On April 17, 2014, Nobel laureate, Gabriel Garcia Marquez died at his home in Mexico City. He was 87 years old. Born in Colombia and known to millions simply as “Gabo”, Garcia Marquez was regarded as the most popular Spanish writer since Miguel de Cervantes in the 17th century. His works outsold everything published in Spanish except the Bible.
Starting as a journalist, Garcia Marquez authored many non-fiction works and short stories, but is best known for his novels, such as “One Hundred Years of Solitude” (1967); The Autumn of the Patriarch” (1975); and “Love in the Time of Cholera” (1985). His works popularized a style labeled as “magic realism,” which uses magic elements in otherwise realistic situations. When he received the Nobel Prize in 1982, he attributed his creativity to being born in a region “full of sorrow and beauty.”
Garcia Marquez befriended Cuba’s revolutionary leader, Fidel Castro, and remained loyal to him even after other intellectuals became disenchanted with the revolution. In his 1992 memoir, “Before Night Falls,” Cuban writer, Reinaldo Arenas, condemned the relationship between Garcia Marquez and Castro. And Susan Sontag accused Garcia Marquez in 2005 of complicity by association in Cuba’s human rights violations.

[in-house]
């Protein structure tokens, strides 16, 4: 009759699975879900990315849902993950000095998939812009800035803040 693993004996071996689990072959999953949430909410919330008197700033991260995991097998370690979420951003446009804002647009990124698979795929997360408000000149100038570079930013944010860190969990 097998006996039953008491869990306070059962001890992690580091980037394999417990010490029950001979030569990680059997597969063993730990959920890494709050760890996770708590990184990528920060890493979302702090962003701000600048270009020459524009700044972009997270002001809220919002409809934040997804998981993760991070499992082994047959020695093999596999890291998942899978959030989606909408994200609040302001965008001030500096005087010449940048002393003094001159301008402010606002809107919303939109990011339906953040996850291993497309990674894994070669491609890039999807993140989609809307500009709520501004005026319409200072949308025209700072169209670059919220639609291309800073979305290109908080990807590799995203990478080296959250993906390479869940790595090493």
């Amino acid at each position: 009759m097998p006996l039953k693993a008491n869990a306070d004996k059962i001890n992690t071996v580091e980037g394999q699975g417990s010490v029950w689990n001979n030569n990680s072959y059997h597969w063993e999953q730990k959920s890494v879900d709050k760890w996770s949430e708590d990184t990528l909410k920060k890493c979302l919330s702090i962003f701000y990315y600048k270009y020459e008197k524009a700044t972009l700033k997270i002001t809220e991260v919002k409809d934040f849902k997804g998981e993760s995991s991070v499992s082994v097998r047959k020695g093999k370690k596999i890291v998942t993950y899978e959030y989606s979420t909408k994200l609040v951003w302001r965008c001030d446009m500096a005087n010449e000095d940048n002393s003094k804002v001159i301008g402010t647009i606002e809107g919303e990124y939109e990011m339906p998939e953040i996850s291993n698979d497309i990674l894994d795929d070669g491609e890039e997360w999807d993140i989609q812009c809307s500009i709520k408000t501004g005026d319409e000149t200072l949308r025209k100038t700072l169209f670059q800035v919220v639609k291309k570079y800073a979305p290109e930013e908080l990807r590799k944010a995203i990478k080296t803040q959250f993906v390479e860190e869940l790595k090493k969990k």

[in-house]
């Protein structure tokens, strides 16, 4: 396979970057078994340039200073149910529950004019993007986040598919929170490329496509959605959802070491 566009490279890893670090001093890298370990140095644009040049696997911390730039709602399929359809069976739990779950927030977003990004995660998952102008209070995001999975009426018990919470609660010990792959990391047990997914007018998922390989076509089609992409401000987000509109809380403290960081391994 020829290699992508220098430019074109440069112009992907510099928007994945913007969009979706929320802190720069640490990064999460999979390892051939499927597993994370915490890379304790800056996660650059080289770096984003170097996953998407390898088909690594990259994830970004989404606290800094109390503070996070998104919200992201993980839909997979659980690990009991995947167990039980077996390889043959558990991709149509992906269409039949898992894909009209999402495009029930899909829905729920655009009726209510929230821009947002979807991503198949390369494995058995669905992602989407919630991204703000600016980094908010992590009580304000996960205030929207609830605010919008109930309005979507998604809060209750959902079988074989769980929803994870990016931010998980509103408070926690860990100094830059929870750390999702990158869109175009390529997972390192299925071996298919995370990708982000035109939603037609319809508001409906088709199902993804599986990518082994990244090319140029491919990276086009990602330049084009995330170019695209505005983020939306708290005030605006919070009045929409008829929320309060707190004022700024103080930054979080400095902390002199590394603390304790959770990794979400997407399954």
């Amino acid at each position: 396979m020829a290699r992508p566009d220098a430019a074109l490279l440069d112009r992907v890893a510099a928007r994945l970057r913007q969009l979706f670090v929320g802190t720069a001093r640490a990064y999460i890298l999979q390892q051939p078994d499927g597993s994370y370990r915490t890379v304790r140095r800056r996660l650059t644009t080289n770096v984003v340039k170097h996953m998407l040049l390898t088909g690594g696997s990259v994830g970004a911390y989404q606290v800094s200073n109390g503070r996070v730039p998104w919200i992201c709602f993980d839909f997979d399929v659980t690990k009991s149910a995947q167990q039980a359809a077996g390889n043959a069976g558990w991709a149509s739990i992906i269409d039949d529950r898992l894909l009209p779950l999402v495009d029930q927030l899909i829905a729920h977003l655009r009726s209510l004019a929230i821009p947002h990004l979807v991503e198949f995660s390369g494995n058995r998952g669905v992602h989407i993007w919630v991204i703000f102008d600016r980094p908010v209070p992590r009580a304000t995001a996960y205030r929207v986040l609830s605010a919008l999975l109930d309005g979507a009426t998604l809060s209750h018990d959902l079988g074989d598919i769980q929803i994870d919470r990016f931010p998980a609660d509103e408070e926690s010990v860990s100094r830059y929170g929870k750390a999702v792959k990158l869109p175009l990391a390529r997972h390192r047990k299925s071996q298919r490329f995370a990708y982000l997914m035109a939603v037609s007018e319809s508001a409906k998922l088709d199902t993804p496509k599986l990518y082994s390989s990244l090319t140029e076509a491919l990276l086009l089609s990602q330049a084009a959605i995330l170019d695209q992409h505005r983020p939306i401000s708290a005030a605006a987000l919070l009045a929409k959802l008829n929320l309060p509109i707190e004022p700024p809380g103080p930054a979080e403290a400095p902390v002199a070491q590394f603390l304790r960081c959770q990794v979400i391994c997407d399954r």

Despite my regard for his novels, one of my favorite works is his short story, “The Old Man with Enormous Wings,” in which “solitude,” a theme that appears throughout his works, adds realism to a magic event.
Do you have a favorite Garcia Marquez’s work?
What do you think of his relationship with Castro?